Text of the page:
Now the tax collectors and sinners were all gathering around to hear Jesus. Luke 15:1
Jocelyn and I were having fun playing a game the other night. After she did something she shouldn’t have, and I corrected her, she got quiet and withdrawn. I asked her why. She said that when she makes a mistake, I go on and on about it, and she absolutely hates that.
My immediate reaction was to defend myself, and explain that that was my job as her mom: to teach her a better way to react when she’s made a mistake. But I bit my tongue, apologized, and said I’d work on keeping the message short and sweet.
In that “perfect timing” way of His, the very next morning, God helped me better understand what Jocelyn meant.
The Gospel passage for that day was Luke 15:1-3,11-32. I wondered why there was such a big jump from verse 1-3 to 11-21. It turns out, it’s because Jesus told three parables in a row: The Lost Sheep, The Lost Coin, and The Lost Son. It would have been overkill for us believers to reflect on all three in one sitting.
So why did Jesus tell all three parables at one time back then?
It was all about His audience. In this case, it was made up of tax collectors and sinners. They hadn’t accepted the faith yet, so it took stating the lesson three different ways to get through to them.
It was that approach that I’d adopted with my older two kids. Zack and Mason certainly aren’t tax collectors, and I don’t want to throw them under the bus as complete sinners. But they are a tougher sell. I don’t know if it’s a boy thing, but I find I do have to break things down more for them, restating my message multiple ways, for them to get the point.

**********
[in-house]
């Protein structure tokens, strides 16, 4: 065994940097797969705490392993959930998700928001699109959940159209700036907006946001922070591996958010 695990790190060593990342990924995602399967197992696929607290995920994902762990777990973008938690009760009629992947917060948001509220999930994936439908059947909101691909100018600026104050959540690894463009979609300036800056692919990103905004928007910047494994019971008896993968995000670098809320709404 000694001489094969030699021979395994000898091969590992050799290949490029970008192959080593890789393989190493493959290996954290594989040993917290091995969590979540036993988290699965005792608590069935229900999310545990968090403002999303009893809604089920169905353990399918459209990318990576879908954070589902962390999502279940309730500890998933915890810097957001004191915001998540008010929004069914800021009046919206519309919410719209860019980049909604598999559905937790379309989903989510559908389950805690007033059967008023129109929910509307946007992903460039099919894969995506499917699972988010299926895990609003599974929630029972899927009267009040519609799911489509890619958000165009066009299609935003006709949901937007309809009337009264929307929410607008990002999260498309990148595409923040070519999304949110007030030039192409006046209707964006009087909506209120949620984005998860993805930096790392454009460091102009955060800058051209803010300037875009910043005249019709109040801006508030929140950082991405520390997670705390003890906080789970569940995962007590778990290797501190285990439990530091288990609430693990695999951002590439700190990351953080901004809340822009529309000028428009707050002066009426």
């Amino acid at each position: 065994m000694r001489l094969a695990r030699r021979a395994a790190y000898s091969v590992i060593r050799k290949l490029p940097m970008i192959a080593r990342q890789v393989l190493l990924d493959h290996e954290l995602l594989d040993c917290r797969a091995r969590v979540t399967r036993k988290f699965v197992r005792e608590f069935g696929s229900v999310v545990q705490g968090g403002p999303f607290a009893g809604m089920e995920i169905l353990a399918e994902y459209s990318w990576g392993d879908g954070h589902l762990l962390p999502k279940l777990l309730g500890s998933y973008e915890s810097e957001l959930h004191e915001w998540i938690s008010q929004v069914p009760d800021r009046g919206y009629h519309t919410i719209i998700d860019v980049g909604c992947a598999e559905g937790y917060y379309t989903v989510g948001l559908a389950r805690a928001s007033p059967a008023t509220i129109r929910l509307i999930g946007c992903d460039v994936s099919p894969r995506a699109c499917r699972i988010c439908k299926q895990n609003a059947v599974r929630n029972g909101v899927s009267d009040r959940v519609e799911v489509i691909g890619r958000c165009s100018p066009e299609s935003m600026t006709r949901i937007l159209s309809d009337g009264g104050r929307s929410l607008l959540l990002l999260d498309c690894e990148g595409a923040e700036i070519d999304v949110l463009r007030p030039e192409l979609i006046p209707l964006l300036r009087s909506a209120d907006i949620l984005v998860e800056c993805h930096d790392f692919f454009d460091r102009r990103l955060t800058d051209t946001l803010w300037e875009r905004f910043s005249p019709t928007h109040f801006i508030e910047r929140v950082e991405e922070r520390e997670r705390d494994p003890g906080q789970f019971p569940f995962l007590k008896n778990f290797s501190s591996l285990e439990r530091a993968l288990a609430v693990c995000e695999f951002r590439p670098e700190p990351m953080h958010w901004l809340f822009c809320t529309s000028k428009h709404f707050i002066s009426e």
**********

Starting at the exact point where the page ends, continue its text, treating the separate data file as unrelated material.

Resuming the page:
What I wasn’t recognizing is: Jocelyn is a completely different kid. She gets things the first time around. There’s no need for me to rephrase, repeat, or “re” anything. Just like Jesus taught the disciples differently than He did the tax collectors and sinners, I need to teach and correct Jocelyn differently than I do her brothers. Once is enough for her, or I’ll be preaching to the choir.
Questions for Reflection:
- Do my kids need to be corrected in different ways?
- Have I individually tailored how I do so to match who they are?
Just like Jesus taught the disciples differently than He did the tax collectors and sinners, I need to teach and correct each of my children differently too.Tweet
Claire, you never cease to amaze and inspire me with your wisdom that God so graciously offers you as you bring up each of your children, and it’s because of your close relationship with Christ to Whom you can bring all of your dilemmas, such as your experience with Jocelyn. What an insight He revealed to you. If all parents could live by the insight you discovered here: treating each child differently when correction is needed, then what an encouragement and trust that would provide to vulnerable young people as they struggle toward genuine maturity.
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As always, Jackie, thank you for your amazing insight! I have no idea how parents raise kids without God’s help. Each and every time I hit a wall, He reveals my mistake and how to fix it. I’d fear for my kids’ future without him. 🙂